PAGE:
There’s no better weekend to be a music nerd in Denver, thanks to Rocky Mountain Audio Fest (RMAF), the self-proclaimed biggest audio entertainment show in the nation.  Visitors can wander room to room, listening to their favorite jams on everything from the latest headphones to ultra-high-end gear.

And to sweeten the pot, Classic Album Sundays (CAS) is returning to the festival for the second time. For those of you who are hearing about both of these for the first time (you’re not alone), here’s what you need to know: CAS gets its hands on original vinyl pressings and rare mobile-fidelity pressings (think: the best of the best); meanwhile, stereo companies eager to show off their equipment at RMAF allow CAS to use their top stuff.

That means Denver residents have a chance this weekend to enjoy once-in-a-lifetime vinyl records played on some of the finest sound systems money can buy—for no more than $25. Among the selections for this year’s festival are: The Beatles’ “Sgt. Pepper’s Lonely Hearts Club Band”, John Coltrane’s “A Love Supreme,” Marvin Gaye’s “What’s Going On,” Pink Floyd’s “Dark Side of the Moon,” and more.

“This will probably be the fanciest system that I’ll ever touch in a long time,” says Sam Willett, who will be operating the weekend’s events for CAS. “It’s the premier listening experience.”

Phil Murray, marketing manager at  ListenUp!, a Denver audio store that specializes in hi-fi equipment says the difference between hi-fi music and streaming music from Spotify, Pandora, or the like, is akin to seeing a painting in real life versus seeing a low-resolution image on the internet. Hi-fi systems, Murray says, allow for a wider range of pitch and dynamics. Lower bass notes are more audible, for example, and there is a greater difference between an album’s loudest and softest notes than Bluetooth speakers provide.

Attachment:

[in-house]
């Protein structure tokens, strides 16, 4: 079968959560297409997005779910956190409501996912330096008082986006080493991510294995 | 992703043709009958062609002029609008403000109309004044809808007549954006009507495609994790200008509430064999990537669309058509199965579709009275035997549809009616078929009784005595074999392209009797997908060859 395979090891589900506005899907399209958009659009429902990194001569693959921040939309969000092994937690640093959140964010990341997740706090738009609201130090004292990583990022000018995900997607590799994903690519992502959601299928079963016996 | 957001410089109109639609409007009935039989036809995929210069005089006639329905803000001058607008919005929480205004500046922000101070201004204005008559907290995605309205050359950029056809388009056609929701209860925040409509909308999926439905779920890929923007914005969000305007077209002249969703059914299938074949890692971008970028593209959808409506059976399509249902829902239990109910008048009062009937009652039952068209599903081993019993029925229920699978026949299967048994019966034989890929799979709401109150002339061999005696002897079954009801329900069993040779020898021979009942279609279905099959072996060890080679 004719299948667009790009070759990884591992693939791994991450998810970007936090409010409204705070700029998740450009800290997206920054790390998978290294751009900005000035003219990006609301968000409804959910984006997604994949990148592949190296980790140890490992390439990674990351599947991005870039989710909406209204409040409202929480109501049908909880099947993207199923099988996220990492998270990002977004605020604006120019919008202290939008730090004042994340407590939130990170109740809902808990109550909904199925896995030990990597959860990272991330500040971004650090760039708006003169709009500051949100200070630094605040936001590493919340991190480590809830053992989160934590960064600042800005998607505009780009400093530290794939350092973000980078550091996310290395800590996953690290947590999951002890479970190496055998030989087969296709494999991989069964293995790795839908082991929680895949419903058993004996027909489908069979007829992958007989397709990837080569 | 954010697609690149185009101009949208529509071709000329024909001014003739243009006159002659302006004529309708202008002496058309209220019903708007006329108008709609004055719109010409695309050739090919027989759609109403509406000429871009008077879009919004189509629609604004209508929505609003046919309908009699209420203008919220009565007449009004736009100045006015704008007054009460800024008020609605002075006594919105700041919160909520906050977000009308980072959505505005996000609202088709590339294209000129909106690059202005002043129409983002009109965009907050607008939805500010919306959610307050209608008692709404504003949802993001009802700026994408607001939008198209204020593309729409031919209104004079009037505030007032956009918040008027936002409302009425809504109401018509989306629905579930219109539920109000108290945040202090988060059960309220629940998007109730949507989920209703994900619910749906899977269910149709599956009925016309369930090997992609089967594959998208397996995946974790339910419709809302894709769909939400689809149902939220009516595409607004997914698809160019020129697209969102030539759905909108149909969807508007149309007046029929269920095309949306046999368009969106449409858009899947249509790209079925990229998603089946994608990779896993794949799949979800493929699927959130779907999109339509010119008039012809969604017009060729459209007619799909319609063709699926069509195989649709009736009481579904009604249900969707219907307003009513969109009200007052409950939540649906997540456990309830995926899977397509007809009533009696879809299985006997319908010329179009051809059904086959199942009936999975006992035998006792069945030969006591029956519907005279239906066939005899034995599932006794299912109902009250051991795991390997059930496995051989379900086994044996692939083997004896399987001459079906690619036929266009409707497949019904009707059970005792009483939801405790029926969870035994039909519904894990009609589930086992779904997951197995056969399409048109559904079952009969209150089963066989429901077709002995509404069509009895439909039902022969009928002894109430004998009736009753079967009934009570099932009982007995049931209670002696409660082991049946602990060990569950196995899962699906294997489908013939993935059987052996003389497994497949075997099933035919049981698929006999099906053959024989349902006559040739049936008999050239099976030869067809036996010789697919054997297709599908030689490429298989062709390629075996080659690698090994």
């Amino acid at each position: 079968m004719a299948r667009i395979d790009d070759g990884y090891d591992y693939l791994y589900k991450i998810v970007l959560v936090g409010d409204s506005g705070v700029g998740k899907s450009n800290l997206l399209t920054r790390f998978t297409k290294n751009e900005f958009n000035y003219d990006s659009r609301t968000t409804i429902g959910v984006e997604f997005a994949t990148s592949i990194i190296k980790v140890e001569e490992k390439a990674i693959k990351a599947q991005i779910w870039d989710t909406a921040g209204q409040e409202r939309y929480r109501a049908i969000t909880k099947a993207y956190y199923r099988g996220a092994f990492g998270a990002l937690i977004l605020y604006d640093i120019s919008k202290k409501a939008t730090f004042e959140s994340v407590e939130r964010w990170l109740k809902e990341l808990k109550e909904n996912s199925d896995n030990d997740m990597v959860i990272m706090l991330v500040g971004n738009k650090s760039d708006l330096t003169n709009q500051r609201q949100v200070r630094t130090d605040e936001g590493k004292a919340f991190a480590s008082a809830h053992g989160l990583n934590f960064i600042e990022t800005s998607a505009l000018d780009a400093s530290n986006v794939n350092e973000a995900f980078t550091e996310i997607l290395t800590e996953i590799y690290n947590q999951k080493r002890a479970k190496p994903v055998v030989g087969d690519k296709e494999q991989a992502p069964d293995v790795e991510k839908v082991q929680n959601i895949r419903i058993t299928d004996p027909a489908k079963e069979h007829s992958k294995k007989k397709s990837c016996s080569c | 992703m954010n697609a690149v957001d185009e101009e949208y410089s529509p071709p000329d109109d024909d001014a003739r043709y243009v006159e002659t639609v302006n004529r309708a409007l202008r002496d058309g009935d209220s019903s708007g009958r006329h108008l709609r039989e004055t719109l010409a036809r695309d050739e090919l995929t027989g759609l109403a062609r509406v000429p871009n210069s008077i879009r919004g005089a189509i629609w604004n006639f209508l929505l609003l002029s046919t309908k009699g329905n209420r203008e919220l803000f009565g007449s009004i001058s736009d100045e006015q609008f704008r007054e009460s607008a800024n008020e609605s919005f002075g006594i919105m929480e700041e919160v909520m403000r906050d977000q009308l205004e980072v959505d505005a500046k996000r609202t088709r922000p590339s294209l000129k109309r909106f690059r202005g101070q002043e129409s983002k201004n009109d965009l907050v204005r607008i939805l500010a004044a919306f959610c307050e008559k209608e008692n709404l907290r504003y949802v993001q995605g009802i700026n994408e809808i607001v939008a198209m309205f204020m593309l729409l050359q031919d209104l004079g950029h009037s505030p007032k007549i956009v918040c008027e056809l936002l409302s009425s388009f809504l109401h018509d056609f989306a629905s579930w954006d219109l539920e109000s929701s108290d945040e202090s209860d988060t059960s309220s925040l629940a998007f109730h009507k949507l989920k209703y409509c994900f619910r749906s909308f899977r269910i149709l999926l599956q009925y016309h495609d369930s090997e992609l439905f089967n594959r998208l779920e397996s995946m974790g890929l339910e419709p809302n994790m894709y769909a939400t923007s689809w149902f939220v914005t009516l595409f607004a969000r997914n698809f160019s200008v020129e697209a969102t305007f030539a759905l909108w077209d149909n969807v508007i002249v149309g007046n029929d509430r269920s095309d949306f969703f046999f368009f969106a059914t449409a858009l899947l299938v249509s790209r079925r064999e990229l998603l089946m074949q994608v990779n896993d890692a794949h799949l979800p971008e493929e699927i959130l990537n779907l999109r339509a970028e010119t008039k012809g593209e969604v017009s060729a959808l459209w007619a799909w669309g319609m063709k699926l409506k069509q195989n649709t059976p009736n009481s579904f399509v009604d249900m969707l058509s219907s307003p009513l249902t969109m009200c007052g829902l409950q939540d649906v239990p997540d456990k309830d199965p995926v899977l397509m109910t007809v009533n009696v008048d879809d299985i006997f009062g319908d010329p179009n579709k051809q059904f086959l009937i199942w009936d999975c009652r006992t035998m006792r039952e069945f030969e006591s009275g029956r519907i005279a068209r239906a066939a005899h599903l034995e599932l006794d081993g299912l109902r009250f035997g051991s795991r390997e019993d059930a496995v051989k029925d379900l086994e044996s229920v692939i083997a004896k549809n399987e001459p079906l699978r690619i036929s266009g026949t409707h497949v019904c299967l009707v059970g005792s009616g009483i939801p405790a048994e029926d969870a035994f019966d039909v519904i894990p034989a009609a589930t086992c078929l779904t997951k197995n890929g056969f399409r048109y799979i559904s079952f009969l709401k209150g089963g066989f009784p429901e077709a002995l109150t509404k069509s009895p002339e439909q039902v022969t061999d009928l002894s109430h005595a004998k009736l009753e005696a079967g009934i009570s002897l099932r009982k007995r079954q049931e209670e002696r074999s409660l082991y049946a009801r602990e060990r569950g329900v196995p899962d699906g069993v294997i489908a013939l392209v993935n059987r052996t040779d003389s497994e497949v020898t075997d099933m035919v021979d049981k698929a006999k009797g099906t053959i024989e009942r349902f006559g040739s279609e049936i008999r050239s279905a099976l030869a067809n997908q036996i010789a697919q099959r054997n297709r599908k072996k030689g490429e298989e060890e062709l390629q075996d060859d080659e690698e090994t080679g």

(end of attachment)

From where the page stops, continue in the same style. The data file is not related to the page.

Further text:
The disadvantage to a hi-fi system, of course, is cost. Some turntables, Murray says, run as much as $125,000. Sure, you can get hi-fi quality for less (think: $1,200–$5,000), but people who want to spend six figures on a hi-fi system can do so with ease. “It’s like buying a car or a watch,” Murray says. “The sky’s the limit when it comes to a hi-fi system. If you want to do a $3,000-system, we can give you goose bumps. If you want to go higher, then we’ll give you more goose bumps.”

That price, though, provides all the more reason to take advantage of a $25 weekend ticket.

CAS offers a listening experience that goes beyond the actual music quality, though. Guests are asked to silence and put away their phones and refrain from talking; they’re even encouraged to close their eyes. “That level of concentration helps to prioritize the album,” Willett says. “It’s meant to be a very serious listening experience, but I also wanted to spruce the place up a bit so people feel comfortable.”

Willett, who says he wanted to “Spruce it up a bit this year,” is providing a projector that has visuals synced up to the music and has decorated CAS’ soundproofed room with Christmas lights and fresh flowers. So, it’s like one part seeing a symphony at Boettcher Concert Hall, with the other part more resembling your friend’s trippy, living room ambiance.

This dedicated kind of listening, Murray says, is becoming increasingly rare as people use music more as background filler than anything else. Anyone who listens to music to help get through a daily light rail commute or the hardest part of a workout understands that the tunes aren’t necessarily the main thing you’re focused on during those times.

“A lot of people just like the albums already, but when they truly listen and hear it in such detail, it’s a renewing experience,” Willett says. “The music carries a momentum and power they’ve never heard through headphones or even a car system.”

If you go: RMAF takes place October 6–8 at 363 Cook St., Denver, Co., 80206. Ticket information and the complete CAS schedule can be found here.